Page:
Recently I've been talking with people about this elusive balance between two different ways of proceeding through life, one is doing what feels bright and kind of free-balling it according to the funnest thing, and the second is having discipline, creating habits that lock in your best practices and all that jazz.
I just realized how wildly dissatisfied with every drop of that discussion I've been. The question sucks because it hadn't yet met its own depths.
Of course it was a poet who shifted the conversation in a way that made it inevitable that I'd encounter the deeper perspective.
David Whyte describes a harrowing night on a boat when he was working as a naturalist in the Galapagos Islands. The ship jostled him awake, after slipping anchor. He narrowly saved the lives of everyone on board but the question of captaincy began to haunt him. Why had the new captain slept through it all?
He describes how a captain must never go to sleep so completely that he can no longer hear the sea.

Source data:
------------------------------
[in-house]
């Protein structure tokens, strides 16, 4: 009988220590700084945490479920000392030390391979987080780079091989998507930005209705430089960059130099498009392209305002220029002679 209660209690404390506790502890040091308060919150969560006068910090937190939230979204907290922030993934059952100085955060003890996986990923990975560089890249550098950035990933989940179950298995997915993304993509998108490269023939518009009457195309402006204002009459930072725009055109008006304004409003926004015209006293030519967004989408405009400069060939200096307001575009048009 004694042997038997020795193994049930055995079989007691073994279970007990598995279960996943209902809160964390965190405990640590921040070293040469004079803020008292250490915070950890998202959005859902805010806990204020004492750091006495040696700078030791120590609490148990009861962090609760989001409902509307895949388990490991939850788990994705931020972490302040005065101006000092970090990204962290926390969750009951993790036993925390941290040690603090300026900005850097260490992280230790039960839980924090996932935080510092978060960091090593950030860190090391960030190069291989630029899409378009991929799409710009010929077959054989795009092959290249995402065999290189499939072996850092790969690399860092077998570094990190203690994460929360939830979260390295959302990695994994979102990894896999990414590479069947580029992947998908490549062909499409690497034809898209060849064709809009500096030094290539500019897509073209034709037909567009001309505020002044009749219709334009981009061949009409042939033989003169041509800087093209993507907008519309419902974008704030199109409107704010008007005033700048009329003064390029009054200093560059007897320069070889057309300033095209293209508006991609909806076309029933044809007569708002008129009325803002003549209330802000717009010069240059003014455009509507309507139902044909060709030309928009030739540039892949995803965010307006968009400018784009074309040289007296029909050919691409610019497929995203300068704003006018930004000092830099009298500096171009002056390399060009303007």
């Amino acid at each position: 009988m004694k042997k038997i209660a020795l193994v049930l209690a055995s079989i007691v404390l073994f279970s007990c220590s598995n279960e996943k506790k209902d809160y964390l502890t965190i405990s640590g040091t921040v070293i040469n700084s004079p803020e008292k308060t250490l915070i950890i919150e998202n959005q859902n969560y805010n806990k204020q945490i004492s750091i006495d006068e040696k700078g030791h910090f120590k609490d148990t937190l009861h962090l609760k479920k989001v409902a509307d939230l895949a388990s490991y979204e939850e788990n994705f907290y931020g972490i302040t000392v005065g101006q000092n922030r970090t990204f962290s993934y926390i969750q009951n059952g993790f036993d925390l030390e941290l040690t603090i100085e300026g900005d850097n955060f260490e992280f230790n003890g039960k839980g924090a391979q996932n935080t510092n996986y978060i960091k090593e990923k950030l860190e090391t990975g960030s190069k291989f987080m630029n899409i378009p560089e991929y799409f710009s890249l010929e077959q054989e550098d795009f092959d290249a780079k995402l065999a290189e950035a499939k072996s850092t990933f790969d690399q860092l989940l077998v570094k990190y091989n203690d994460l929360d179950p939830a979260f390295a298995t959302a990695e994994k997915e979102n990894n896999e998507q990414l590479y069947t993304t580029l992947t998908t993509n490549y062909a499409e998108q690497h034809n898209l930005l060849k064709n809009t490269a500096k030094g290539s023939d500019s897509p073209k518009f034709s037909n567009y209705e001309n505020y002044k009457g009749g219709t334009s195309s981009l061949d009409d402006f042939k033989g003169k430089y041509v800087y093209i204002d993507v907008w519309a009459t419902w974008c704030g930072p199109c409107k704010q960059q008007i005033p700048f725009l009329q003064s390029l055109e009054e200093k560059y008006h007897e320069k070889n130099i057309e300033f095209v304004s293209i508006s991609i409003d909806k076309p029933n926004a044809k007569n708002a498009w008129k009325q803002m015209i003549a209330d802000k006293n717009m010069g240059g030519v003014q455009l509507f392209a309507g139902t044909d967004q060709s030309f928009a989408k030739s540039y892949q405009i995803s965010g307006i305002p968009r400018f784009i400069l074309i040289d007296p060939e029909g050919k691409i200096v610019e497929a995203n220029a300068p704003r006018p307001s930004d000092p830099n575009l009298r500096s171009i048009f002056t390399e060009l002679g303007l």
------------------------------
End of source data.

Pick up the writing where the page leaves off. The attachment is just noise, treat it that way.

... must never go to sleep so completely that he can no longer hear the sea
This made me actually gasp out loud. It closed the gap on so many lingering questions.
I realized that this distinction cleared up any confusion that might be lingering over every regrettable action of my life: all taken when I'd gone to sleep too deeply and was taking action outside of that deeper, essential conversation with the sea.
All the addictions, all the bursts of temper, and choices to be distracted and busy rather than quiet and merged with my deepest self all arise out of a chronic confusion over my own captaincy, and a willingness to go to sleep so deeply I can't hear the sea.
Rumi tells us that "the breezes at dawn have secrets to tell you, don't go back to sleep" but we need rest, and a good night's sleep can change everything, so what's he going on about? I think it's about the deeper waking, the one we must learn to carry through all that we do.
When I dial this in with clients, I find the key areas where they're going to sleep (and consequently are the areas where they're experiencing struggle or drama):
And each of these "problems" becomes the exact launching off point into the deep because the place where it rubs up against and annoys you is exactly the next portal opening.